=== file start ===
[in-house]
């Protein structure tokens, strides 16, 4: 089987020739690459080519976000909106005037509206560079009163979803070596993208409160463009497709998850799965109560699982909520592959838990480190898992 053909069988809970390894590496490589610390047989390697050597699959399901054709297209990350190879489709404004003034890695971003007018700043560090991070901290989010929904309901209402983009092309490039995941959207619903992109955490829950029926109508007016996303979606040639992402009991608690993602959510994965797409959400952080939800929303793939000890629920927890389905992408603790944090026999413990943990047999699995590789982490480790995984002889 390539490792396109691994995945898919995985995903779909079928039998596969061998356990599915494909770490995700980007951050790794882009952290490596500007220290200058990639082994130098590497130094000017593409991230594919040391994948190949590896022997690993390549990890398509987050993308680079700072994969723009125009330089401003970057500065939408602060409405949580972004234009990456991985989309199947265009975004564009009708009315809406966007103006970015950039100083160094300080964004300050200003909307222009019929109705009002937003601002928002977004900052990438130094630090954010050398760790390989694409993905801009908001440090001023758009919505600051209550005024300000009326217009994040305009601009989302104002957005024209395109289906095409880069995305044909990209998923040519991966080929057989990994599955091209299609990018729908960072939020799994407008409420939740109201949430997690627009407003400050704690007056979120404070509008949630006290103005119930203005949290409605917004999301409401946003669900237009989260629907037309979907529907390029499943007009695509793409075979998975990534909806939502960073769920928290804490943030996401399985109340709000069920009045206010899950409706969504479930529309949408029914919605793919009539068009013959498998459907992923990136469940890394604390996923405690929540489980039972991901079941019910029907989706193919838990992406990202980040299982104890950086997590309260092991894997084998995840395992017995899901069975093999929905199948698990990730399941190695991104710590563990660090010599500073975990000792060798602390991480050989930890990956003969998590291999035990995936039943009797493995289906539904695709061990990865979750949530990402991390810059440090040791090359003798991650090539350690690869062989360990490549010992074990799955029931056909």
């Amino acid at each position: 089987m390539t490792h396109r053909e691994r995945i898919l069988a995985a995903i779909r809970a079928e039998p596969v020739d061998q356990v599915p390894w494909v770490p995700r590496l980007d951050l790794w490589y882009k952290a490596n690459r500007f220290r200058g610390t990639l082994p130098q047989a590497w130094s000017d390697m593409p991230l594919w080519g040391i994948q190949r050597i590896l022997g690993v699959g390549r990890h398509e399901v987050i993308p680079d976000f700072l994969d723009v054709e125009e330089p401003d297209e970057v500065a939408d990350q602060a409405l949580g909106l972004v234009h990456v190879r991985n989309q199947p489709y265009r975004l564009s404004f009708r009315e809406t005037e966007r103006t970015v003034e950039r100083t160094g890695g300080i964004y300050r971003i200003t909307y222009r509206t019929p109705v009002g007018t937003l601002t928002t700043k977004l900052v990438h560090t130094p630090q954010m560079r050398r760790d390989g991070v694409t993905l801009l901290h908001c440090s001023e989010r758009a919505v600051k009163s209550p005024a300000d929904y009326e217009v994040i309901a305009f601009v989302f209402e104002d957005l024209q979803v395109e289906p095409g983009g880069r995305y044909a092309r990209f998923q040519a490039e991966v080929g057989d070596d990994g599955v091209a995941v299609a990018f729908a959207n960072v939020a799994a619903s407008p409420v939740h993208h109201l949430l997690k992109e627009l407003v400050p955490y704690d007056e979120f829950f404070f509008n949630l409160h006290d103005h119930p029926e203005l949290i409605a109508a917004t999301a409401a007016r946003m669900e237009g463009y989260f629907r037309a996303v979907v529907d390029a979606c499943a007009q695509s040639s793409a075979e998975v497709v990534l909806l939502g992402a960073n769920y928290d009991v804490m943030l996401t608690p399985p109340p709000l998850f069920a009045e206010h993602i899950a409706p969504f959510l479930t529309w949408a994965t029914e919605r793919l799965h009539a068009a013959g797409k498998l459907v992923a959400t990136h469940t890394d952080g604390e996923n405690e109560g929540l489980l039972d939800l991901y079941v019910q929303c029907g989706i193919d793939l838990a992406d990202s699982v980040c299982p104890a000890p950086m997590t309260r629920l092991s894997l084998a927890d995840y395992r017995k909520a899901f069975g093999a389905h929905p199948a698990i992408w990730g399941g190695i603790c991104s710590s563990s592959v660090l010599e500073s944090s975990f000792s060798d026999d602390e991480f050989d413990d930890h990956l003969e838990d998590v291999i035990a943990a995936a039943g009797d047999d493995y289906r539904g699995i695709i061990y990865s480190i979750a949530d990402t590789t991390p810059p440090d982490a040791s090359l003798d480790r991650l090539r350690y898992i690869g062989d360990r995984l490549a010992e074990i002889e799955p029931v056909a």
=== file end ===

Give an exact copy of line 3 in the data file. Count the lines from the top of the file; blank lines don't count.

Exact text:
């Amino acid at each position: 089987m390539t490792h396109r053909e691994r995945i898919l069988a995985a995903i779909r809970a079928e039998p596969v020739d061998q356990v599915p390894w494909v770490p995700r590496l980007d951050l790794w490589y882009k952290a490596n690459r500007f220290r200058g610390t990639l082994p130098q047989a590497w130094s000017d390697m593409p991230l594919w080519g040391i994948q190949r050597i590896l022997g690993v699959g390549r990890h398509e399901v987050i993308p680079d976000f700072l994969d723009v054709e125009e330089p401003d297209e970057v500065a939408d990350q602060a409405l949580g909106l972004v234009h990456v190879r991985n989309q199947p489709y265009r975004l564009s404004f009708r009315e809406t005037e966007r103006t970015v003034e950039r100083t160094g890695g300080i964004y300050r971003i200003t909307y222009r509206t019929p109705v009002g007018t937003l601002t928002t700043k977004l900052v990438h560090t130094p630090q954010m560079r050398r760790d390989g991070v694409t993905l801009l901290h908001c440090s001023e989010r758009a919505v600051k009163s209550p005024a300000d929904y009326e217009v994040i309901a305009f601009v989302f209402e104002d957005l024209q979803v395109e289906p095409g983009g880069r995305y044909a092309r990209f998923q040519a490039e991966v080929g057989d070596d990994g599955v091209a995941v299609a990018f729908a959207n960072v939020a799994a619903s407008p409420v939740h993208h109201l949430l997690k992109e627009l407003v400050p955490y704690d007056e979120f829950f404070f509008n949630l409160h006290d103005h119930p029926e203005l949290i409605a109508a917004t999301a409401a007016r946003m669900e237009g463009y989260f629907r037309a996303v979907v529907d390029a979606c499943a007009q695509s040639s793409a075979e998975v497709v990534l909806l939502g992402a960073n769920y928290d009991v804490m943030l996401t608690p399985p109340p709000l998850f069920a009045e206010h993602i899950a409706p969504f959510l479930t529309w949408a994965t029914e919605r793919l799965h009539a068009a013959g797409k498998l459907v992923a959400t990136h469940t890394d952080g604390e996923n405690e109560g929540l489980l039972d939800l991901y079941v019910q929303c029907g989706i193919d793939l838990a992406d990202s699982v980040c299982p104890a000890p950086m997590t309260r629920l092991s894997l084998a927890d995840y395992r017995k909520a899901f069975g093999a389905h929905p199948a698990i992408w990730g399941g190695i603790c991104s710590s563990s592959v660090l010599e500073s944090s975990f000792s060798d026999d602390e991480f050989d413990d930890h990956l003969e838990d998590v291999i035990a943990a995936a039943g009797d047999d493995y289906r539904g699995i695709i061990y990865s480190i979750a949530d990402t590789t991390p810059p440090d982490a040791s090359l003798d480790r991650l090539r350690y898992i690869g062989d360990r995984l490549a010992e074990i002889e799955p029931v056909a």